Sustainability Education for Achieving Food Security and Promoting Sustainable Agriculture


Workshop Partners

             

 
Working Group discussing SDG 2 “End hunger, achieve food security and improved nutrition and promote sustainable agriculture”.

Background

The world’s population reached 6 billion people in 1999 and is expected to reach 8.5 billion by 2025, when 83% of the world will be living in the South. Feeding this growing population of earth adequately and nutritiously, in a sustainable manner, is a one of the greatest challenge of our time. Though in last 20 years hunger has dropped almost half, still about 795 million people continue to suffer from hunger out of which almost 98% are in developing countries. Thus distribution of huger is highly uneven indicating that food security is a multi-dimensional complex issue. 

While poverty is considered one of the most important barrier in-front of us in ensuring food security for all there are several other dimensions such as challenges of combating land degradation and enhance productivity in as sustainable manner, preventing food loss and damages, promoting sustainable agricultural practices which can ensure farming systems which are resilient to weather vagaries and so on. This complexity is reflected in the targets that are set for Goal 2.

Women and children are most vulnerable group. About 146 million children are undernourished in developing countries.  Along with poverty, undernourishment of women is also linked with socio-cultural beliefs, structures and traditions. Across the globe social protection programmes are being seen as one of the solutions towards ensuring food security of such vulnerable groups.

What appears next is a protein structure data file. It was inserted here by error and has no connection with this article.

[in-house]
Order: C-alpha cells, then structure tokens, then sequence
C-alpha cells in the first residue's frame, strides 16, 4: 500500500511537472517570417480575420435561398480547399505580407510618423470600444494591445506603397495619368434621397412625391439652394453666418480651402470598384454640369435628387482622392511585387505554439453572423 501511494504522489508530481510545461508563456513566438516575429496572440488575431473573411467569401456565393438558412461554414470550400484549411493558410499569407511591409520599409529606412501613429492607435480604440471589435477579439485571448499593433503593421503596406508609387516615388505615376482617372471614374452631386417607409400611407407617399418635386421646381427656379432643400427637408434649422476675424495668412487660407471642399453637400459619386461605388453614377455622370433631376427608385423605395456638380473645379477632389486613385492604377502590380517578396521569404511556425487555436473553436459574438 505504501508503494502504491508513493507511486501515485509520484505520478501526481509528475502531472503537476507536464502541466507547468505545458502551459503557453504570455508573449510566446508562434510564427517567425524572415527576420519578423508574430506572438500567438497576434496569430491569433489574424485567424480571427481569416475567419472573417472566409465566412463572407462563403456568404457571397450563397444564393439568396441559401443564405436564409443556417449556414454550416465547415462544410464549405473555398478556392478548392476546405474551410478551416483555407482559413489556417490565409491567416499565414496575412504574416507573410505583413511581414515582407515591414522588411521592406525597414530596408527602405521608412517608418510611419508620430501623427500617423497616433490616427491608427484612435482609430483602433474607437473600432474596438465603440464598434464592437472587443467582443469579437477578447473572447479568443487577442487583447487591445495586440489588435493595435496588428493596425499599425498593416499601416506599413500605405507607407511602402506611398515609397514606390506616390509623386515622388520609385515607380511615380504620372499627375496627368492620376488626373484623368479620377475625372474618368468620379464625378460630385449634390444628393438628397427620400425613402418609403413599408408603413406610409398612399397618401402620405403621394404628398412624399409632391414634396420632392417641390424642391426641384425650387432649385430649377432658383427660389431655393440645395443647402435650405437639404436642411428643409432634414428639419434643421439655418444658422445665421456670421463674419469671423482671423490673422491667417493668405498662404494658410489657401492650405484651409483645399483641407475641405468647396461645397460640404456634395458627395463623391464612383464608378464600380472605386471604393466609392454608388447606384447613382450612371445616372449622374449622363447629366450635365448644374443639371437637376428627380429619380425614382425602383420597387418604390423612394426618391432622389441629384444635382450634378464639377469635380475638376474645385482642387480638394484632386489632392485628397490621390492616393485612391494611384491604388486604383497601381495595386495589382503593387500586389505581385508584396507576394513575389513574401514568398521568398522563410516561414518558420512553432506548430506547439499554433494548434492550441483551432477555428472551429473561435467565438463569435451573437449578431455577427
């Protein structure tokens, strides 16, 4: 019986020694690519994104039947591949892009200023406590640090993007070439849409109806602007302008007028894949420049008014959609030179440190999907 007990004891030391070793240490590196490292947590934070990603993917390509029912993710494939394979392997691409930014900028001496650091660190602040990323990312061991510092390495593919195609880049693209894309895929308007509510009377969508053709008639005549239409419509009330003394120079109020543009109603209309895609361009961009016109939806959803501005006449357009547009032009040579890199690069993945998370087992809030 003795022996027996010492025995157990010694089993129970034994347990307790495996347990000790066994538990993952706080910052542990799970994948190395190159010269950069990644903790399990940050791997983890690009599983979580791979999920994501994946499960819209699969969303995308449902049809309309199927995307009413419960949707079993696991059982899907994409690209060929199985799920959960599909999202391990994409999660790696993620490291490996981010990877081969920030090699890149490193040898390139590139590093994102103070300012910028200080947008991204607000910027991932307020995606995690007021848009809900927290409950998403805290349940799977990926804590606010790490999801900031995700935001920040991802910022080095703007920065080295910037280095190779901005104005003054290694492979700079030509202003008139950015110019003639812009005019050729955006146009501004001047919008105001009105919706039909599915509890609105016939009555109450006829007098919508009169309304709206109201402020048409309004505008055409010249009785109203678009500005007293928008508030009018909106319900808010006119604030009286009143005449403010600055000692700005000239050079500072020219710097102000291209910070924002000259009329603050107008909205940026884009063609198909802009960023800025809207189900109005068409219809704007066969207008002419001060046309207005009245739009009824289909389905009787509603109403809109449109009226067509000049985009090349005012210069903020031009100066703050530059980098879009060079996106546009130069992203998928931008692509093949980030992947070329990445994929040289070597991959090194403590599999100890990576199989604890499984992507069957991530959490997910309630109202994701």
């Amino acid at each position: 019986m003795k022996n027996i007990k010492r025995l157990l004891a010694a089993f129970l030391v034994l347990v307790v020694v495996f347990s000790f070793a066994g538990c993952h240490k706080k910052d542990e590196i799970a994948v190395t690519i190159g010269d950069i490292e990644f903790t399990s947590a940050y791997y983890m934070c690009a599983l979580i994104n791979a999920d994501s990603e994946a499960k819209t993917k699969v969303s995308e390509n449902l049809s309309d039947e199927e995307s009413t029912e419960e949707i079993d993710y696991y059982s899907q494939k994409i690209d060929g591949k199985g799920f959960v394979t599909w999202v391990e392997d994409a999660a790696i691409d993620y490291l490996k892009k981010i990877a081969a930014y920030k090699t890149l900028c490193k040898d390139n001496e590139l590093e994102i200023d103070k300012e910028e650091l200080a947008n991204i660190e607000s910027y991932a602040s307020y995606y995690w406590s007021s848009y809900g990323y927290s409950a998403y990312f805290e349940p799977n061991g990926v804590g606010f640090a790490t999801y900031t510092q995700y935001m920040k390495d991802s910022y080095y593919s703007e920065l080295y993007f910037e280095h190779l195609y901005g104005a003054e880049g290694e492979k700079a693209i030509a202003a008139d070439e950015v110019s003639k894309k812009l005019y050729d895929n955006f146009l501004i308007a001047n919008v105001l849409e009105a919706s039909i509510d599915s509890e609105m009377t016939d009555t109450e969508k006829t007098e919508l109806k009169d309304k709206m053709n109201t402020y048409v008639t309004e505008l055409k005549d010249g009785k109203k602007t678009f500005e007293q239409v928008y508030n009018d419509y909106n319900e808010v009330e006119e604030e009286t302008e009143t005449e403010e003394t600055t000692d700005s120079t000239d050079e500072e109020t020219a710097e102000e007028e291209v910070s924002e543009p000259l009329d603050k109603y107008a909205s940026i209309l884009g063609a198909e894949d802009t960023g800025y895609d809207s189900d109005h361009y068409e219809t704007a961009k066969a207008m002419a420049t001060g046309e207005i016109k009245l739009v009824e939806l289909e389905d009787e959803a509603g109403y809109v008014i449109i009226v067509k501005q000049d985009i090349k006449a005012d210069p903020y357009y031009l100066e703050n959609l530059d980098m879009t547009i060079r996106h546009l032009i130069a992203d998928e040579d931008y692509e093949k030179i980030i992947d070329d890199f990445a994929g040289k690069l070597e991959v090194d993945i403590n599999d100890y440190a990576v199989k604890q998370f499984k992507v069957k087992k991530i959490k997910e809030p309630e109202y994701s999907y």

Almost 50% of the world’s hungry people are from small holder farming communities surviving on marginal lands which are prone to natural calamities like flood and drought. Under changing climatic scenario these is under higher vulnerability. It is for this reason that investing in sustainable agriculture can help achieve multiple targets simultaneously. The United Nations Environment Programme’s green economy models have shown that investing 0.16 per cent of global gross domestic product (GDP) in sustainable agriculture per year ($198 billion between 2011 and 2050) would provide strong returns compared to the baseline scenario of conventional and traditional agriculture. (Point 28, Trends in Agricultural Technologies in Developing countries, UNGA Agriculture Technology Report)

 

SDG GOAL 2: End hunger, achieve food security and improved nutrition, and promote sustainable agriculture
Targets
2.1: By 2030, end hunger and ensure access by all people, in particular the poor and people in vulnerable situations, including infants, to safe, nutritious and sufficient food all year round

2.2: By 2030, end all forms of malnutrition, including achieving, by 2025, the internationally agreed targets on stunting and wasting in children under 5 years of age, and address the nutritional needs of adolescent girls, pregnant and lactating women and older persons

2.3: By 2030, double the agricultural productivity and incomes of small-scale food producers, in particular women, indigenous peoples, family farmers, pastoralists and fishers, including through secure and equal access to land, other productive resources and inputs, knowledge, financial services, markets and opportunities for value addition and non-farm employment